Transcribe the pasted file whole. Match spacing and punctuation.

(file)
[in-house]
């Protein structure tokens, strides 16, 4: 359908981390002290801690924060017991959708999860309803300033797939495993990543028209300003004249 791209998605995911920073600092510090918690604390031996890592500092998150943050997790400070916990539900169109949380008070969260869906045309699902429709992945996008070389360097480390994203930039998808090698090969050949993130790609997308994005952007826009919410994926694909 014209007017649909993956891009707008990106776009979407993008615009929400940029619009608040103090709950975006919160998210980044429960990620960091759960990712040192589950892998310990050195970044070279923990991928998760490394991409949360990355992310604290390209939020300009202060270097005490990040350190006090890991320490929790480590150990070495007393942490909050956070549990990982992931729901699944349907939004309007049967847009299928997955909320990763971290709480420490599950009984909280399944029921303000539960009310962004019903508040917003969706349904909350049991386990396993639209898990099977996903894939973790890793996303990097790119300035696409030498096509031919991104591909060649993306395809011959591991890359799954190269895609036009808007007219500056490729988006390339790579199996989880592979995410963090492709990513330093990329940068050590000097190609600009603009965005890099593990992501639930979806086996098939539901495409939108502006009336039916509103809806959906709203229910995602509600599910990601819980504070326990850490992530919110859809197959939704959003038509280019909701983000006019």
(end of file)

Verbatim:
[in-house]
């Protein structure tokens, strides 16, 4: 359908981390002290801690924060017991959708999860309803300033797939495993990543028209300003004249 791209998605995911920073600092510090918690604390031996890592500092998150943050997790400070916990539900169109949380008070969260869906045309699902429709992945996008070389360097480390994203930039998808090698090969050949993130790609997308994005952007826009919410994926694909 014209007017649909993956891009707008990106776009979407993008615009929400940029619009608040103090709950975006919160998210980044429960990620960091759960990712040192589950892998310990050195970044070279923990991928998760490394991409949360990355992310604290390209939020300009202060270097005490990040350190006090890991320490929790480590150990070495007393942490909050956070549990990982992931729901699944349907939004309007049967847009299928997955909320990763971290709480420490599950009984909280399944029921303000539960009310962004019903508040917003969706349904909350049991386990396993639209898990099977996903894939973790890793996303990097790119300035696409030498096509031919991104591909060649993306395809011959591991890359799954190269895609036009808007007219500056490729988006390339790579199996989880592979995410963090492709990513330093990329940068050590000097190609600009603009965005890099593990992501639930979806086996098939539901495409939108502006009336039916509103809806959906709203229910995602509600599910990601819980504070326990850490992530919110859809197959939704959003038509280019909701983000006019």